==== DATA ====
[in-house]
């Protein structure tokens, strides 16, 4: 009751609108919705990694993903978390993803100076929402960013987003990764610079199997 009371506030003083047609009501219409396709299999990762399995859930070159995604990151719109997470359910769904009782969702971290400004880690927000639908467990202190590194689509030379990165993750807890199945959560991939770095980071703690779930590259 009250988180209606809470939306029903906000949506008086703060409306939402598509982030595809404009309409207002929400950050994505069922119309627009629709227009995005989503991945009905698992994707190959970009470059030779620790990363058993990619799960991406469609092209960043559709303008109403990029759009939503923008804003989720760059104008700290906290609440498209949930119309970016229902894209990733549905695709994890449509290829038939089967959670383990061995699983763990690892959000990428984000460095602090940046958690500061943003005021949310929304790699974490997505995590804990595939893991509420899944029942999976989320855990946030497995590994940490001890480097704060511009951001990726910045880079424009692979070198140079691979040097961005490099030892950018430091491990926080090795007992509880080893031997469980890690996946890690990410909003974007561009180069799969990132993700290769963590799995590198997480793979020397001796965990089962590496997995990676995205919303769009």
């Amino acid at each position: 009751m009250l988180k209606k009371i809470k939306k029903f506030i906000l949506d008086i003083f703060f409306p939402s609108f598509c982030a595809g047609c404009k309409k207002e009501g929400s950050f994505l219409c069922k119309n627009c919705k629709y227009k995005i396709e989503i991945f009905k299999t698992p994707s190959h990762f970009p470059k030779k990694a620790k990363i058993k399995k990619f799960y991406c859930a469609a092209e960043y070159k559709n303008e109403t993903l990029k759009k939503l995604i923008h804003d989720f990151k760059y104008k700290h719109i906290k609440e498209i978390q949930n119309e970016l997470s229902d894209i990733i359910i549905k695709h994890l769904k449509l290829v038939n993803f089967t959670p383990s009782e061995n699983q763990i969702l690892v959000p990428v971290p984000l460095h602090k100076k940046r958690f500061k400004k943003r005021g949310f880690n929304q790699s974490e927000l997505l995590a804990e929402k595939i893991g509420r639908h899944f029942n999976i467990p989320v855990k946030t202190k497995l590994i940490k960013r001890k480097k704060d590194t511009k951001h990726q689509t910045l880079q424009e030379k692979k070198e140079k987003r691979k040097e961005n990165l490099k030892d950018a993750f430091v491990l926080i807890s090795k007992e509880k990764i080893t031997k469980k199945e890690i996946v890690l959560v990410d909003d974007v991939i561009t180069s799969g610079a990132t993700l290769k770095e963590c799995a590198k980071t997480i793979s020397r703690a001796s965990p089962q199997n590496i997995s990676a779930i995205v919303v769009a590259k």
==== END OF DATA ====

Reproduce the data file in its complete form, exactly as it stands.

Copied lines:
[in-house]
């Protein structure tokens, strides 16, 4: 009751609108919705990694993903978390993803100076929402960013987003990764610079199997 009371506030003083047609009501219409396709299999990762399995859930070159995604990151719109997470359910769904009782969702971290400004880690927000639908467990202190590194689509030379990165993750807890199945959560991939770095980071703690779930590259 009250988180209606809470939306029903906000949506008086703060409306939402598509982030595809404009309409207002929400950050994505069922119309627009629709227009995005989503991945009905698992994707190959970009470059030779620790990363058993990619799960991406469609092209960043559709303008109403990029759009939503923008804003989720760059104008700290906290609440498209949930119309970016229902894209990733549905695709994890449509290829038939089967959670383990061995699983763990690892959000990428984000460095602090940046958690500061943003005021949310929304790699974490997505995590804990595939893991509420899944029942999976989320855990946030497995590994940490001890480097704060511009951001990726910045880079424009692979070198140079691979040097961005490099030892950018430091491990926080090795007992509880080893031997469980890690996946890690990410909003974007561009180069799969990132993700290769963590799995590198997480793979020397001796965990089962590496997995990676995205919303769009």
């Amino acid at each position: 009751m009250l988180k209606k009371i809470k939306k029903f506030i906000l949506d008086i003083f703060f409306p939402s609108f598509c982030a595809g047609c404009k309409k207002e009501g929400s950050f994505l219409c069922k119309n627009c919705k629709y227009k995005i396709e989503i991945f009905k299999t698992p994707s190959h990762f970009p470059k030779k990694a620790k990363i058993k399995k990619f799960y991406c859930a469609a092209e960043y070159k559709n303008e109403t993903l990029k759009k939503l995604i923008h804003d989720f990151k760059y104008k700290h719109i906290k609440e498209i978390q949930n119309e970016l997470s229902d894209i990733i359910i549905k695709h994890l769904k449509l290829v038939n993803f089967t959670p383990s009782e061995n699983q763990i969702l690892v959000p990428v971290p984000l460095h602090k100076k940046r958690f500061k400004k943003r005021g949310f880690n929304q790699s974490e927000l997505l995590a804990e929402k595939i893991g509420r639908h899944f029942n999976i467990p989320v855990k946030t202190k497995l590994i940490k960013r001890k480097k704060d590194t511009k951001h990726q689509t910045l880079q424009e030379k692979k070198e140079k987003r691979k040097e961005n990165l490099k030892d950018a993750f430091v491990l926080i807890s090795k007992e509880k990764i080893t031997k469980k199945e890690i996946v890690l959560v990410d909003d974007v991939i561009t180069s799969g610079a990132t993700l290769k770095e963590c799995a590198k980071t997480i793979s020397r703690a001796s965990p089962q199997n590496i997995s990676a779930i995205v919303v769009a590259k």